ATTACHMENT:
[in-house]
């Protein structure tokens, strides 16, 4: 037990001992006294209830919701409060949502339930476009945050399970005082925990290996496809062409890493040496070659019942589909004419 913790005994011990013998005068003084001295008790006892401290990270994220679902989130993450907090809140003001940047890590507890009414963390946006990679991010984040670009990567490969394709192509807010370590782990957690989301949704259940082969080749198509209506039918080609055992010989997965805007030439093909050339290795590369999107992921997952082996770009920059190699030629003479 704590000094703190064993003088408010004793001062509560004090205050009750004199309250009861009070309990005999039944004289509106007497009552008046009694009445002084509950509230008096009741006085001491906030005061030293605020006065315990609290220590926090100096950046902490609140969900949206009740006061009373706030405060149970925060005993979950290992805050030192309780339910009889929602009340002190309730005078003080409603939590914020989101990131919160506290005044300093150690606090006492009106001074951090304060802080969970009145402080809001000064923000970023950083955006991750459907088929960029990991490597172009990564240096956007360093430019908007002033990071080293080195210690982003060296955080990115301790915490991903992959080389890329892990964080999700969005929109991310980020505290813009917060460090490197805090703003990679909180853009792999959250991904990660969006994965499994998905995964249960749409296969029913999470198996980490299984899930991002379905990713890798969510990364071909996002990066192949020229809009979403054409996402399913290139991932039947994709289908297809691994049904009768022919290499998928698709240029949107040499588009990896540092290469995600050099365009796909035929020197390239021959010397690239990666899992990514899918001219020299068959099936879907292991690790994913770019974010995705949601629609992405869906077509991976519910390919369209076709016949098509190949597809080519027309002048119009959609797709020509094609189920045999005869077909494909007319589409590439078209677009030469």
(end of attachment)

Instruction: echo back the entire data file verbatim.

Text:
[in-house]
């Protein structure tokens, strides 16, 4: 037990001992006294209830919701409060949502339930476009945050399970005082925990290996496809062409890493040496070659019942589909004419 913790005994011990013998005068003084001295008790006892401290990270994220679902989130993450907090809140003001940047890590507890009414963390946006990679991010984040670009990567490969394709192509807010370590782990957690989301949704259940082969080749198509209506039918080609055992010989997965805007030439093909050339290795590369999107992921997952082996770009920059190699030629003479 704590000094703190064993003088408010004793001062509560004090205050009750004199309250009861009070309990005999039944004289509106007497009552008046009694009445002084509950509230008096009741006085001491906030005061030293605020006065315990609290220590926090100096950046902490609140969900949206009740006061009373706030405060149970925060005993979950290992805050030192309780339910009889929602009340002190309730005078003080409603939590914020989101990131919160506290005044300093150690606090006492009106001074951090304060802080969970009145402080809001000064923000970023950083955006991750459907088929960029990991490597172009990564240096956007360093430019908007002033990071080293080195210690982003060296955080990115301790915490991903992959080389890329892990964080999700969005929109991310980020505290813009917060460090490197805090703003990679909180853009792999959250991904990660969006994965499994998905995964249960749409296969029913999470198996980490299984899930991002379905990713890798969510990364071909996002990066192949020229809009979403054409996402399913290139991932039947994709289908297809691994049904009768022919290499998928698709240029949107040499588009990896540092290469995600050099365009796909035929020197390239021959010397690239990666899992990514899918001219020299068959099936879907292991690790994913770019974010995705949601629609992405869906077509991976519910390919369209076709016949098509190949597809080519027309002048119009959609797709020509094609189920045999005869077909494909007319589409590439078209677009030469």